Ceramic Industry

INSIDE CI: Reinventing Yourself

March 1, 2005
Editor Kristi Grahl's monthly roundup.

It's no secret that the whitewares sector has been struggling. This has been particularly evident in dinnerware, where a confluence of events-a weak global economy, the 9/11 terrorist attacks, and the war in Iraq-led to a reduction in personal/business travel and dining out between 2001-2003. While these important areas of spending have been picking up steam since mid-2004, for some dinnerware producers the reversal has been too little too late. The slowdown in sales combined with massive pricing pressures from cheap imports have forced a number of U.S. and European producers to close factories and shift manufacturing to lower-cost regions, primarily in Asia. It's no longer unexpected to hear that yet another plant has closed its doors.

But there have been some surprises. Perhaps the most notable was the announcement by BC Acquisition Co. LLC in January 2004 that it intended to buy Oneida's Buffalo China plant, which had been slated for closure along with four of Oneida's other factory sites. In an era when most centuries-old dinnerware plants were running out of steam, this visionary group, led by Robert Lupica, believed they could turn the old paradigm on edge and bring something new to the table-literally. Rather than focusing exclusively on its traditional area of expertise, the company decided to reevaluate its options and reinvent itself as ceramic manufacturer with a wide range of capabilities, from decorating small-run, customized items to producing spray dried ceramic bodies and high-tech components on a contract basis.

One year after the plant reopened its doors as Niagara Ceramics in March 2004, the company is well on its way to achieving its goals. Its dogged determination and willingness to be flexible have made all the difference in today's sink-or-swim environment.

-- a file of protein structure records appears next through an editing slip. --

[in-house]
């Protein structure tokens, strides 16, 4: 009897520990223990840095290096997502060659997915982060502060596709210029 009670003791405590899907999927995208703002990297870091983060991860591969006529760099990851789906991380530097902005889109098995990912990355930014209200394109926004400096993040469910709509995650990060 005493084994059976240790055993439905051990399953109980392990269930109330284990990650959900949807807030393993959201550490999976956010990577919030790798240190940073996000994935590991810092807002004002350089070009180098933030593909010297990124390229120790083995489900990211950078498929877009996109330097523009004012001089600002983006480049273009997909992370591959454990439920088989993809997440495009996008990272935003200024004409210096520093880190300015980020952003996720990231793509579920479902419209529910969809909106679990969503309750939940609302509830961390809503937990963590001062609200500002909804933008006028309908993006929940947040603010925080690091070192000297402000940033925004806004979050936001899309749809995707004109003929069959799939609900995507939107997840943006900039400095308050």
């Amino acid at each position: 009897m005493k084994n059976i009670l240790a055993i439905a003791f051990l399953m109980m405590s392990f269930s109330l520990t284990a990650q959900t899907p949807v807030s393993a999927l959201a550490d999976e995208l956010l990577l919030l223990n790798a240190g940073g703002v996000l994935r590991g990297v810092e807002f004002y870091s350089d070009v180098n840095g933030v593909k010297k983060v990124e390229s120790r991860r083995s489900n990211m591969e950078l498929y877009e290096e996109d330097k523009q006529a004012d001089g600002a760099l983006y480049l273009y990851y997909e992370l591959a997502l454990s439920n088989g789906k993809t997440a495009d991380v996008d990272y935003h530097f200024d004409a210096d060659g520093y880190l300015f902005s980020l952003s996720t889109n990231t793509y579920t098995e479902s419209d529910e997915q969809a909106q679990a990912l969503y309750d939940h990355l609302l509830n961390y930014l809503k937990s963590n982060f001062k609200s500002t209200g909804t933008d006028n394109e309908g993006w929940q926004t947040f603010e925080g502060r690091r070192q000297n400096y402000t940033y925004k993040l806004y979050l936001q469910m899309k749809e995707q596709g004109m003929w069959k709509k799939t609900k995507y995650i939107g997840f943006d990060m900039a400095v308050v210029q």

"We constantly remind ourselves that our goal is to be here. We understand that we're going to have to continually change to ensure that we're meeting customer and market demands," says Lupica.

Other agile manufacturers are also finding increasing success. In Denmark, the 230-year-old porcelain manufacturer Royal Copenhagen continues to produce its popular Blue Fluted line, which dates back to the origins of the company. But as author Pier Giorgio Burzacchini notes in "Royal Copenhagen Celebrates Continued Success," the company's manufacturing plant "has never stopped modernizing and expanding, and its aesthetic culture has constantly reflected the essence of contemporary society." In September 2004, the company opened a new 161,000-square-foot plant in Denmark with state-of-the-art equipment that ensures the highest possible quality and manufacturing efficiency. And while the Blue Fluted line remains its best-selling product, Royal Copenhagen has continued to reinvent its image by introducing a steady stream of fresh ideas and designs.

Now is not the time to be timid. It is the companies that find a way to stand out from the crowd that will have the best chance of succeeding in the coming months and years.